Forests Minister Bruce Ralston signed an order Wednesday temporarily restricting industry and some farmers from using water from the river basin that stretches between Shawnigan Lake and Cowichan Bay.
The river has seen persistent low stream flows that threaten the survival of steelhead trout populations, according to the ministry. The order is intended to restore water levels and protect the trout in the area.
Under the order, approximately 108 licence holders in the Koksilah River watershed must stop using water for forage crops, which include grass for hay and silage, alfalfa and forage corn, while water used for industrial purposes must also cease, the province said.
The province says forage-crop farmers are among the largest agricultural water users in the region.
The B.C. Ministry of Agriculture and Food is working with the B.C. Cattlemen’s Association to provide hay and feed to farmers affected by the order by matching B.C. farmers with hay and feed sellers across Canada and the U.S., the province said.
“These decisions are always made as a last resort – recognizing the impact on people and businesses,” the ministry said in a statement Thursday.
“Because of the collective efforts of water licencees in the area, the province has been able to delay these actions until today. Provincial staff are monitoring the situation and working to balance water uses with environmental flow needs.”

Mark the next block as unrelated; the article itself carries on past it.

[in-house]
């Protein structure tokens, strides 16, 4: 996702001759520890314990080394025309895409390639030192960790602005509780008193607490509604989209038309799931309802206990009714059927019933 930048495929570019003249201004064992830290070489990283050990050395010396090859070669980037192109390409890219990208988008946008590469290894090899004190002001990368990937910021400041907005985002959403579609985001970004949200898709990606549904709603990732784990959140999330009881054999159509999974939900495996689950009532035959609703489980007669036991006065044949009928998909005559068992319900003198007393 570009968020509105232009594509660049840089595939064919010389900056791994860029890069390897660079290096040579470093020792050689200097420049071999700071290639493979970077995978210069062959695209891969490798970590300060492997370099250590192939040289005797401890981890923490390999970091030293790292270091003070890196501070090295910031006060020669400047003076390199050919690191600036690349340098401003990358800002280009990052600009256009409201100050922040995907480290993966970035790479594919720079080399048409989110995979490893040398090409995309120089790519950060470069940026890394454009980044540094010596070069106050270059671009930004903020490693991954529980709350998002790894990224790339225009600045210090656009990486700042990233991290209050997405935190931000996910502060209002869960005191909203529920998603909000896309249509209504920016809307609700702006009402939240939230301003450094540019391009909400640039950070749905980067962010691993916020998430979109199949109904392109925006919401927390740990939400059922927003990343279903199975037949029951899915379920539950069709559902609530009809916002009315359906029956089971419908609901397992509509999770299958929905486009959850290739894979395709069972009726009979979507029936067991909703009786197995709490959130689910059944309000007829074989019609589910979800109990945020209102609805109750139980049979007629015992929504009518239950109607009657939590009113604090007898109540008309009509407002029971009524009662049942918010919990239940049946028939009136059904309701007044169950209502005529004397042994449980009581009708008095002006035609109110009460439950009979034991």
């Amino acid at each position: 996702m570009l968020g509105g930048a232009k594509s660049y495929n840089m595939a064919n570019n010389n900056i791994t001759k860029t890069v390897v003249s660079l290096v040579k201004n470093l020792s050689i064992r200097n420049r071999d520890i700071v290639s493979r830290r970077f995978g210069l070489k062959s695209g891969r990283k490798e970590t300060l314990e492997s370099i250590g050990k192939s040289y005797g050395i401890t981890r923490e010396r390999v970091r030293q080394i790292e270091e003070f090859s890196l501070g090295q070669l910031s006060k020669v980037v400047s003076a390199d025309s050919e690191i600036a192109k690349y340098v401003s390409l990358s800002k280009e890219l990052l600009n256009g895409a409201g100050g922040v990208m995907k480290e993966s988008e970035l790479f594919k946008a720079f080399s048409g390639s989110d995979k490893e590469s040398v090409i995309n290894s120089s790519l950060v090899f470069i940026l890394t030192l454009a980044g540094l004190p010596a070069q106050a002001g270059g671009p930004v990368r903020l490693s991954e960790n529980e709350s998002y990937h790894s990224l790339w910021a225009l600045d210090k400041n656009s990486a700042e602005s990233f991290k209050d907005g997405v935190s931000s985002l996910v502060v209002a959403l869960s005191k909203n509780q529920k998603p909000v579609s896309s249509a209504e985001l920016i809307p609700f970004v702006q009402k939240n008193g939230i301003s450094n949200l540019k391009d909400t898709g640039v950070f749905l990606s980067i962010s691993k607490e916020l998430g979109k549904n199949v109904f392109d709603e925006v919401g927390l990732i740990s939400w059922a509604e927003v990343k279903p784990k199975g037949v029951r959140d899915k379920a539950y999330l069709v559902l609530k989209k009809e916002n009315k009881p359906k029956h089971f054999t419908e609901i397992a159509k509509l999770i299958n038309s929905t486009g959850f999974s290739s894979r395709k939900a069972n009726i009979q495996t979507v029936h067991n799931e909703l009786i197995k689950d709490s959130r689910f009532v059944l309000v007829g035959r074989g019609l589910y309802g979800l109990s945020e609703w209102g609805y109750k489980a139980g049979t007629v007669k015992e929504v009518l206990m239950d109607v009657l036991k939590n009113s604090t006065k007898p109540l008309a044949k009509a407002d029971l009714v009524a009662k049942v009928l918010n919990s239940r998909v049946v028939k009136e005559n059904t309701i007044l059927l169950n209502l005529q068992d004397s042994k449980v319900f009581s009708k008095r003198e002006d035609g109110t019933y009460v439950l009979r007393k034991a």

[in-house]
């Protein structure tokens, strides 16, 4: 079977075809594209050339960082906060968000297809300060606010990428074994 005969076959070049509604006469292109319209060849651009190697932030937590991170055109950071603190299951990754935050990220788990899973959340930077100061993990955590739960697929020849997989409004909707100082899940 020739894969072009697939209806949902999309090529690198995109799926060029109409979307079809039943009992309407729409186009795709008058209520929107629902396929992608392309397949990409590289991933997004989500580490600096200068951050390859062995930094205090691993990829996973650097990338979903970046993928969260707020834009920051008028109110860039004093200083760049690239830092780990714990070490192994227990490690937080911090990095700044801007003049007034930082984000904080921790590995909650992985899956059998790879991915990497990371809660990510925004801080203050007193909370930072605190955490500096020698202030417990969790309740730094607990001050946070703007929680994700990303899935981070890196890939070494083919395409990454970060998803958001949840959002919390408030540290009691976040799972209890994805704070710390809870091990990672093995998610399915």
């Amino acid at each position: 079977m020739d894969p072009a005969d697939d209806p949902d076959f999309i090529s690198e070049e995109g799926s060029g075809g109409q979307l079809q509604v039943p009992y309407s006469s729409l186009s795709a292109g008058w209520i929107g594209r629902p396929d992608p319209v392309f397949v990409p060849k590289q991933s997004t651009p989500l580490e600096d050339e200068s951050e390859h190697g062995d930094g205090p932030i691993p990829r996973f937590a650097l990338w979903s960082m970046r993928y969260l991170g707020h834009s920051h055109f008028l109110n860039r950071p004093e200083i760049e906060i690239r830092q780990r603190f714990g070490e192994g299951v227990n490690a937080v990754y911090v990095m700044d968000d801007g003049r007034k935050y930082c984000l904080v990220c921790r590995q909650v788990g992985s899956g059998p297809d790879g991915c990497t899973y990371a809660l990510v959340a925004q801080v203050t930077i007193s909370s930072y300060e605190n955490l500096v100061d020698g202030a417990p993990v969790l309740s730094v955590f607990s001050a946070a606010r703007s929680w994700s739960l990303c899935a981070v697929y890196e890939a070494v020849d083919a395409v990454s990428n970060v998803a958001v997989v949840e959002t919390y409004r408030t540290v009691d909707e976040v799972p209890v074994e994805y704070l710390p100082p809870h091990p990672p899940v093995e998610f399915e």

The ministry says water used to extinguish or contain fires remains exempt from the order.
COWICHAN FISHING CLOSURE
The province is also extending a fishing closure on the Upper Cowichan River into the fall to protect fish stocks.
The closure extends from the Cowichan Lake Weir dam to the 66 Mile Trestle in Cowichan River Provincial Park.
The section of river was initially scheduled to reopen for fishing on Sept. 1, however the order extends the closure until Nov. 15.
“Ongoing drought conditions, in combination with sustained hot water temperatures, have led to the development of significant algal bloom in the Upper Cowichan River,” the ministry said.
“This bloom has led to reduced water quality, creating adverse conditions for fish and the aquatic ecosystem in the Upper Cowichan River and causing significant fish mortality in the Upper Cowichan River over an area of at least 10 kilometres.”